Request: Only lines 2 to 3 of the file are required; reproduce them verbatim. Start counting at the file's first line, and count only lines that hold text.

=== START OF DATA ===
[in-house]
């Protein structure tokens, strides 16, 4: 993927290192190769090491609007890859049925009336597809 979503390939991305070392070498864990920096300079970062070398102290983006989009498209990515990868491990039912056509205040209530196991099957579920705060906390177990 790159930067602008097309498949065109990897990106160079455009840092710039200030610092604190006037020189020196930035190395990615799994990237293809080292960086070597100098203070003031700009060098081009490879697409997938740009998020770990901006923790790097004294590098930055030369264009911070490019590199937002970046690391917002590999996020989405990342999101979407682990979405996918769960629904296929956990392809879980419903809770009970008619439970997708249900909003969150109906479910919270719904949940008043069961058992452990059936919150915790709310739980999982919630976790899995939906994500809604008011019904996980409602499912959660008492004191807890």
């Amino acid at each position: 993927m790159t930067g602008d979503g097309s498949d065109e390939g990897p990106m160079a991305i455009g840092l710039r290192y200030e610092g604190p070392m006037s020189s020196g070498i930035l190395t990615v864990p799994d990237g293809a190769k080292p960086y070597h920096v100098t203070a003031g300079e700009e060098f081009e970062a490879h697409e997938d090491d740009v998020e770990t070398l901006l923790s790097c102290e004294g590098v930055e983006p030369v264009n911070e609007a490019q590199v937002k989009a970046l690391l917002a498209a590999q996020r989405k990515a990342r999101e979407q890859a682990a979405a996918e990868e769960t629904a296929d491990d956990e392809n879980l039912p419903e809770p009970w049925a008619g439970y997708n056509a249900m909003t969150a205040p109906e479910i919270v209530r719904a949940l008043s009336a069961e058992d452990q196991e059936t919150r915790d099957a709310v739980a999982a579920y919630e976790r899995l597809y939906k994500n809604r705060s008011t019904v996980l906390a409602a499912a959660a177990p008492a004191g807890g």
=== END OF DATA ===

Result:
């Protein structure tokens, strides 16, 4: 993927290192190769090491609007890859049925009336597809 979503390939991305070392070498864990920096300079970062070398102290983006989009498209990515990868491990039912056509205040209530196991099957579920705060906390177990 790159930067602008097309498949065109990897990106160079455009840092710039200030610092604190006037020189020196930035190395990615799994990237293809080292960086070597100098203070003031700009060098081009490879697409997938740009998020770990901006923790790097004294590098930055030369264009911070490019590199937002970046690391917002590999996020989405990342999101979407682990979405996918769960629904296929956990392809879980419903809770009970008619439970997708249900909003969150109906479910919270719904949940008043069961058992452990059936919150915790709310739980999982919630976790899995939906994500809604008011019904996980409602499912959660008492004191807890």
């Amino acid at each position: 993927m790159t930067g602008d979503g097309s498949d065109e390939g990897p990106m160079a991305i455009g840092l710039r290192y200030e610092g604190p070392m006037s020189s020196g070498i930035l190395t990615v864990p799994d990237g293809a190769k080292p960086y070597h920096v100098t203070a003031g300079e700009e060098f081009e970062a490879h697409e997938d090491d740009v998020e770990t070398l901006l923790s790097c102290e004294g590098v930055e983006p030369v264009n911070e609007a490019q590199v937002k989009a970046l690391l917002a498209a590999q996020r989405k990515a990342r999101e979407q890859a682990a979405a996918e990868e769960t629904a296929d491990d956990e392809n879980l039912p419903e809770p009970w049925a008619g439970y997708n056509a249900m909003t969150a205040p109906e479910i919270v209530r719904a949940l008043s009336a069961e058992d452990q196991e059936t919150r915790d099957a709310v739980a999982a579920y919630e976790r899995l597809y939906k994500n809604r705060s008011t019904v996980l906390a409602a499912a959660a177990p008492a004191g807890g």